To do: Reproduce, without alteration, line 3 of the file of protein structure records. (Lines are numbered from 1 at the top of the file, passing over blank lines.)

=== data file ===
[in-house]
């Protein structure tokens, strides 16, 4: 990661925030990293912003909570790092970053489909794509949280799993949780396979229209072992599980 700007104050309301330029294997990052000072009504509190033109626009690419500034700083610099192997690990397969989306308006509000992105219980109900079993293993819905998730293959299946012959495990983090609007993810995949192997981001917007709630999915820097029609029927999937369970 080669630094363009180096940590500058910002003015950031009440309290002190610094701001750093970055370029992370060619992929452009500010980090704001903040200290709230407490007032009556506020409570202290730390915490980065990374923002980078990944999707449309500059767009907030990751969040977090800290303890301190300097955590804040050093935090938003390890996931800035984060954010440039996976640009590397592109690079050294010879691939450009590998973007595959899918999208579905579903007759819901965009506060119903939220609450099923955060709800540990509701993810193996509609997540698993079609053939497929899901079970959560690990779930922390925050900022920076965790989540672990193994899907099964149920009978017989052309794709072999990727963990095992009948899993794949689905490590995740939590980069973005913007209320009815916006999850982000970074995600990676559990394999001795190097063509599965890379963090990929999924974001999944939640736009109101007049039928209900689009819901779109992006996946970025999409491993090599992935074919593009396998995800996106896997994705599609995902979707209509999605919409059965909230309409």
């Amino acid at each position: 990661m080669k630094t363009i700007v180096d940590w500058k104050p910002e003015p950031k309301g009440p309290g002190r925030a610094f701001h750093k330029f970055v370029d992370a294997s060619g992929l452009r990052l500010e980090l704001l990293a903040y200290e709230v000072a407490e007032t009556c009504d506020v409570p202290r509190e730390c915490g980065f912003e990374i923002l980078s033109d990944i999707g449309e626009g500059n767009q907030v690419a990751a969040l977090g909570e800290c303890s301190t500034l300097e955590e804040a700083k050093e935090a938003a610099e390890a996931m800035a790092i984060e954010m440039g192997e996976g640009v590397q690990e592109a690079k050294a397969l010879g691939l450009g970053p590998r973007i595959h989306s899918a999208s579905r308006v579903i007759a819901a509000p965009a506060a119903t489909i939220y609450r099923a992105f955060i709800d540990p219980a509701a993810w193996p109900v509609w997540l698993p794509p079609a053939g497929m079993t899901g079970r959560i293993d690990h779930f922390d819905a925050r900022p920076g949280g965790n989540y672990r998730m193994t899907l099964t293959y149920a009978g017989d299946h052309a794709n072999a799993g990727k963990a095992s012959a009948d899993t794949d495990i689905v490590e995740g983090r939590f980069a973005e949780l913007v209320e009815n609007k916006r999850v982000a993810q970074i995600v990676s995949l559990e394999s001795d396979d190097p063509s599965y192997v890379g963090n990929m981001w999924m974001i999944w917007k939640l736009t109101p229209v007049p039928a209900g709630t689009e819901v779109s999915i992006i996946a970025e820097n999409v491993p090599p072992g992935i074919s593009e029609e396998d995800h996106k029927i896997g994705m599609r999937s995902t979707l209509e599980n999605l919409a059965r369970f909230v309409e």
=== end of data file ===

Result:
């Amino acid at each position: 990661m080669k630094t363009i700007v180096d940590w500058k104050p910002e003015p950031k309301g009440p309290g002190r925030a610094f701001h750093k330029f970055v370029d992370a294997s060619g992929l452009r990052l500010e980090l704001l990293a903040y200290e709230v000072a407490e007032t009556c009504d506020v409570p202290r509190e730390c915490g980065f912003e990374i923002l980078s033109d990944i999707g449309e626009g500059n767009q907030v690419a990751a969040l977090g909570e800290c303890s301190t500034l300097e955590e804040a700083k050093e935090a938003a610099e390890a996931m800035a790092i984060e954010m440039g192997e996976g640009v590397q690990e592109a690079k050294a397969l010879g691939l450009g970053p590998r973007i595959h989306s899918a999208s579905r308006v579903i007759a819901a509000p965009a506060a119903t489909i939220y609450r099923a992105f955060i709800d540990p219980a509701a993810w193996p109900v509609w997540l698993p794509p079609a053939g497929m079993t899901g079970r959560i293993d690990h779930f922390d819905a925050r900022p920076g949280g965790n989540y672990r998730m193994t899907l099964t293959y149920a009978g017989d299946h052309a794709n072999a799993g990727k963990a095992s012959a009948d899993t794949d495990i689905v490590e995740g983090r939590f980069a973005e949780l913007v209320e009815n609007k916006r999850v982000a993810q970074i995600v990676s995949l559990e394999s001795d396979d190097p063509s599965y192997v890379g963090n990929m981001w999924m974001i999944w917007k939640l736009t109101p229209v007049p039928a209900g709630t689009e819901v779109s999915i992006i996946a970025e820097n999409v491993p090599p072992g992935i074919s593009e029609e396998d995800h996106k029927i896997g994705m599609r999937s995902t979707l209509e599980n999605l919409a059965r369970f909230v309409e």